“…expert on juvenile delinquency and a professor of psychology at the University of Wisconsin, looked at studies dating back to 1943 and found that 4.6 percent of about 30,000 juveniles committed another sex offense within five years.Compare that to the average recidivism rate for adults, according to the Bureau of Justice Statistics: 68 percent over three years.”

      Worth repeating:
      4.6% over 5 years for juveniles vs
      68% over 3 years for adults.

      So now did either article actually have a valid point? Neither (the ‘counterpunch’ article nor its ref source) argued for leniency against rapists; neither suggested judges should victim blame. Both did discuss the registry, but only as it relates to children.

      Most people, and society as a whole, look at young, cute children and immediately recognize they are not in always in control of their actions. If a 5 year old throws a tantrum in a store and hits their mom, they aren’t charged with assault or disorderly conduct. If in the midst of a diaper change, a child runs naked before being wrestled giggling into clean clothes, they wouldn’t be charged with public indecency. The very idea in either case is absurd; a child is no more responsible for their behavior than the paraplegic is for failing to walk.

      Knowledge and experience doesn’t change things for a child. How many parents have said “how many times do I have to tell you?” A child might understand something is wrong or even that it will harm them, but their brain literally lacks the ability to control their actions.

      This is not much different than a disability. In the example earlier, someone in a wheelchair was told they must walk or their loved one would be killed, but despite their knowledge of the dire consequences they simply weren’t able to get out of that chair. As people, we would never blame that person. We wouldn’t haul them to jail or shame them publicly. And yet for years our society operated a Juvenile Death Penalty and we continue to this day to incarcerate and commit children for acting with the brain of a child, (sometimes for life, (see cases ref @Marshall Project), for behavior beyond their control.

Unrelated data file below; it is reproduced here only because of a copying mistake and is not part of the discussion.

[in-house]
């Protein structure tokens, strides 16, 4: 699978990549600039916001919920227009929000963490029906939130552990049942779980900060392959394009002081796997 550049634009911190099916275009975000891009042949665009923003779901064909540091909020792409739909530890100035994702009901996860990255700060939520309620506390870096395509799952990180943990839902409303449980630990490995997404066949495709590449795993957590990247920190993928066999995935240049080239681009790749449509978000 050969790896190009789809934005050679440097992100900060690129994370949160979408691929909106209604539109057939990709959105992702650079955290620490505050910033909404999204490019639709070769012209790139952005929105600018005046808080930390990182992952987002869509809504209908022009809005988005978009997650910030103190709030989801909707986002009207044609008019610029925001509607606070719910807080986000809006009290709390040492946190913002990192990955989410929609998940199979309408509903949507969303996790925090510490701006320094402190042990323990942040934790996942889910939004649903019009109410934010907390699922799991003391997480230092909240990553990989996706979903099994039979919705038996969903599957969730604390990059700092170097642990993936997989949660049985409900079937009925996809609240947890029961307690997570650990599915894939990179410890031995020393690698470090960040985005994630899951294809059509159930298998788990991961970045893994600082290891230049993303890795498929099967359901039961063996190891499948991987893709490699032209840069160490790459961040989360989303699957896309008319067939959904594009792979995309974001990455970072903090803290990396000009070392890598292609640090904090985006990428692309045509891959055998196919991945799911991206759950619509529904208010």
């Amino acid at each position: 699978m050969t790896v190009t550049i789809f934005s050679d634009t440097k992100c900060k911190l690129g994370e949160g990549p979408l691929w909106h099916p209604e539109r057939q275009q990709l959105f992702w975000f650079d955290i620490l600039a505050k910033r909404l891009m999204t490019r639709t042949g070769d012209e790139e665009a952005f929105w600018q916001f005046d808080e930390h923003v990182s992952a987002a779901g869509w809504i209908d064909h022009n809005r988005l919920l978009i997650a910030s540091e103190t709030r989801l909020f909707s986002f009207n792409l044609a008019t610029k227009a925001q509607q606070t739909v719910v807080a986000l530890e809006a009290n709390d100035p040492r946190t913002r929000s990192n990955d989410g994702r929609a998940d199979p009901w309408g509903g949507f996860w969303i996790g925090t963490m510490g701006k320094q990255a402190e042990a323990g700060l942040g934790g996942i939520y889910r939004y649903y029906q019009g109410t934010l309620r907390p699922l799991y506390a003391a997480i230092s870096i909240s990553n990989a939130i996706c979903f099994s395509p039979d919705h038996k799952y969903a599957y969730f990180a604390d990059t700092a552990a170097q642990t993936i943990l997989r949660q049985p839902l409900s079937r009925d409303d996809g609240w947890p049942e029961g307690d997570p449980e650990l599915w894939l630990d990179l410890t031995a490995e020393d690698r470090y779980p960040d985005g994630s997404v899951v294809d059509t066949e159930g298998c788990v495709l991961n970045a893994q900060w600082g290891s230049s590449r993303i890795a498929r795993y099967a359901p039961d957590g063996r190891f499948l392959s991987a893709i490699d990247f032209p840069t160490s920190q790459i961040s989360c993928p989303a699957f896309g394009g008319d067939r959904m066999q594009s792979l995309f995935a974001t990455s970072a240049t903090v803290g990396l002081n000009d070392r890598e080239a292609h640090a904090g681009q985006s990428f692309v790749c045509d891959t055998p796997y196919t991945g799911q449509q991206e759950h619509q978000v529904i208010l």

It’s a hypocrisy that we, as a country, fully recognize that a child’s undeveloped brain PREVENTS the logical action and impulse control we would expect of an adult. And it is that failure to reconcile our knowledge with the law that is the basis of both of those articles, NOT as suggested by the prior comments simply to abolish it entirely.

      The brain is not developed until age 25. We KNOW teenagers aren’t adults but repeatedly hold them responsible for failing to act like one- simply because they “look like one.” (One of the attorneys quoted literally said without knowledge of their birthdate, what she sees looks like a man). The rights/responsibilities given and consequences applied to these individuals should coincide with what we now know is their possession of a child’s undeveloped brain. The alternative is no less ridiculous than the inexcusable defense used by rapists, “well, they look old enough.”

      To the author of the article, I believe the image at end, ‘Men should be offended’ is genius and something I’ve heard before but not seen often enough.

  3. Kathy Scarbrough
    October 18, 2020 at 10:09 am

    I don’t think a 20 year old Stanford student is equivalent to younger teens. He’s not a juvenile according to the law, and he did commit rape. Brain maturity at 25 is an average, of course, and not only is human variation large but maturity doesn’t magically develop overnight. A 20 year old of average intelligence should certainly know forcing yourself on a semi conscious woman behind a dumpster is wrong. And what about justice for her? ChildPsych101 doesn’t seem to consider her at all.